Notes from ‘Nonzero: the logic of human destiny’

I make notes of books that really impact my thinking. Earlier, I made notes from The Elephant in the Brain and Skin in the Game. This time I make notes from a book that traces the arc of human history. My notes are not verbatim (unless quoted). It’s mostly what I found illuminating.

1/ Here are my notes from ‘s book – Nonzero: the logic of human destiny. I enjoyed the book very much.

The basic premise of the book is that history has a direction which favors co-operation and non-zero sum games, and that causes an increase in complexity. ...  Read the entire post →

The Reverse Turing Test and proof-of-human currency

Are you a bot? No, seriously how can you prove that you are not. How can you prove that you are not some sort of algorithm crawling YouTube videos trying to make sense of this world? And how can you prove that I am not a bot, that I am not one of those Google’s AI?

This question may seem funny, but I find it one of the most important one facing our generation. Actually, the question is less about whether you are a bot or not, it’s more about how can you prove that you are human.

If you prefer watching a video instead of reading, I’ve narrated the entire essay in the following 8 minute video. ...  Read the entire post →

Why do introverts get depressed easily?

Earlier I’ve written about building mental immunity to prevent depression. Lately, I’ve been very interested in the predictive processing theory of mind, and trying to build has intution about how gets depression takes shape.

I connect a few concepts from evolutionary psychology and predictive processing theory to explore why introverts are more susceptible to depression. Watch the 10-minute video essay below.

In case you prefer text, I tweeted the main ideas from the video as a thread...  Read the entire post →

Simpson’s paradox, or why your intuition about averages is probably wrong

I came across Simpson’s paradox in Judea Pearl’s book The Book of Why. It completely changed the way I thought about average statistics such as mean, standard deviation and correlation.

Inspired by that, I explored Simpson’s paradox in a 10-minute video.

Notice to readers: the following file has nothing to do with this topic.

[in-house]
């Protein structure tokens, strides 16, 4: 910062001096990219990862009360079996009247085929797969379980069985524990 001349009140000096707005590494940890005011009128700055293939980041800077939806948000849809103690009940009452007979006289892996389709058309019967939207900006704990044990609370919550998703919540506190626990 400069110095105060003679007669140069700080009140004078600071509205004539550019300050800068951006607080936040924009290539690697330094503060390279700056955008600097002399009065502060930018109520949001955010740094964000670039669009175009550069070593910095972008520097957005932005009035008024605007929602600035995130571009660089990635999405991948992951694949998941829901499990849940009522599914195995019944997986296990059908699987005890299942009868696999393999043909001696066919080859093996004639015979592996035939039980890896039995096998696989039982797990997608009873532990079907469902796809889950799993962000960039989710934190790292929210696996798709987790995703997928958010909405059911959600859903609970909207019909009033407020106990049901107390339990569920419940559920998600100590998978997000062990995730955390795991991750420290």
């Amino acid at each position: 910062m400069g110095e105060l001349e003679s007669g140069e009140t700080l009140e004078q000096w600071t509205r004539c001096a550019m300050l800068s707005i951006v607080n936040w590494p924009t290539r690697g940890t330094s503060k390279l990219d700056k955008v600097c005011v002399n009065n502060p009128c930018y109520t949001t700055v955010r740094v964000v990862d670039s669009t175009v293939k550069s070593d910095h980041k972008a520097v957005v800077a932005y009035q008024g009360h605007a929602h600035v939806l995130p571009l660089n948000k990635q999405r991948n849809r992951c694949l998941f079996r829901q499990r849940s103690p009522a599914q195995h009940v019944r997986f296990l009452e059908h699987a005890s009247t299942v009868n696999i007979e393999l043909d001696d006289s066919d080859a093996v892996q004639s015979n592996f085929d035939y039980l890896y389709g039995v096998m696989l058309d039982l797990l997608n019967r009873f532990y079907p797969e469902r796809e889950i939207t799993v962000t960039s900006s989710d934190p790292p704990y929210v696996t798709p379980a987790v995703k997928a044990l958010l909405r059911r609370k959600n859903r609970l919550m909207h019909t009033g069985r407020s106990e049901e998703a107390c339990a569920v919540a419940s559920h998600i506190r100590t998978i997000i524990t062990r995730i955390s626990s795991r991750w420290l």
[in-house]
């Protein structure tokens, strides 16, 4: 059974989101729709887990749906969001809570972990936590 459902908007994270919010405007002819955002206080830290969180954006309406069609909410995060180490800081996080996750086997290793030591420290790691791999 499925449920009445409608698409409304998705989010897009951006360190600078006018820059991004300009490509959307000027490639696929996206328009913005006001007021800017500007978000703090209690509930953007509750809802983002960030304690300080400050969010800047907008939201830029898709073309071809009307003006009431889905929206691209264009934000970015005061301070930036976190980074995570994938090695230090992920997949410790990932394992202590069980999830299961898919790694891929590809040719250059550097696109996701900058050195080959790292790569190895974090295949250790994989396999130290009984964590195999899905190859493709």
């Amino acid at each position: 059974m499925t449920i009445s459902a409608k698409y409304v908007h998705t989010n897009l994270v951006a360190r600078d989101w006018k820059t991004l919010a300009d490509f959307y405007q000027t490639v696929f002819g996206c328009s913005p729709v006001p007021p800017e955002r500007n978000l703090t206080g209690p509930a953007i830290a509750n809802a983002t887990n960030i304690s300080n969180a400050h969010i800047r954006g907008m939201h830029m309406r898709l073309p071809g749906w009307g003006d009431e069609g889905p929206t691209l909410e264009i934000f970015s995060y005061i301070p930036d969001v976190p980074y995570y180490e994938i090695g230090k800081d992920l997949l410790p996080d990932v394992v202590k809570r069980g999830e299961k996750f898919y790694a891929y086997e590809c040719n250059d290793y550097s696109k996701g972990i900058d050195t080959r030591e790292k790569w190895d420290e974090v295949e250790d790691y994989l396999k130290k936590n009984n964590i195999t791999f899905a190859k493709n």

I hope you enjoy the video. Leave your comments on Youtube (or on an email to me) if you have feedback.

Why deep neural networks work so well?

Earlier, I had written about machine learning algorithms and how they struggle to do things that a 5-year-old can master: walking, speaking, and drawing.

This time, I go into much more detail and explore a particular type of machine learning algorithm: deep neural networks (DNNs). These brain-inspired algorithms are effective even on “natural world” tasks: translate between languages, drive cars and recognize cats and dogs.

Why do deep neural networks work so well? Where does their magic come from? I explore these questions + more in my new 16-minute video. ...  Read the entire post →

Logistic maps (and what they tell us about free will)

I’m told that people have started preferring videos over text, and personally, I’m a fan of Youtube creators like 3Blue1Brown. I’ve learned a lot from videos that take a difficult topic and explain it in simple words.

Inspired by this shifting trend, I’m exploring communicating my ideas and thoughts via a narrated video (instead of text). Here’s the first one on an equation called logistic map (and its relation to free will). I hope you enjoy the video.

This is my first video, so I appreciate any feedback you send my way (via Twitter or email, see below). Love it? Hate it? Anything I should consider changing in future videos?  ...  Read the entire post →

Notes on entropy

In my experience, entropy as an idea is generally misunderstood. Like many, I had a gut level understanding of “entropy is disorder”. It’s easy to misapply that intuition and draw wrong conclusions about areas far removed from physics (business, economies, cultures, etc.) Remember: thinking in analogies is dangerous?

So, I decided to dive deeper into entropy and here are my notes on the topic (as a series of easily digestible tweets).

1/ A short thread on ENTROPY, and its misapplications ...  Read the entire post →

Your company’s org chart is more important than you think

Startup founders have many biases. Some are classic cognitive biases that impact decision making, while others are specific biases that impact their product thinking.

There’s yet another founder bias whose impact is not felt for a long time. It occurs when founders assume employees think and act like them. The often repeated advice that “early startup employees wear multiple hats” is an implication of this bias. I remember I assumed that just because I was able to do multiple things (coding, design, marketing, etc.) I expected our sales folks to make their own presentations and engineers to think of new product features.  ...  Read the entire post →

On the inefficiency of machine learning algorithms

Let’s imagine Artificial Intelligence, but in reverse. In such a world, humans are equivalent of machine learning algorithms (like deep learning) and some aliens (or our simulation overlords) feed labeled information from their world into us and ask us to “learn” the mapping between the inputs and the outputs. In all likelihood, their world will be incomprehensible to us (as it would have a very different nature than our world). Hence, whatever data is fed to us will seem random (as, in our world, we’d have never come across it before).  ...  Read the entire post →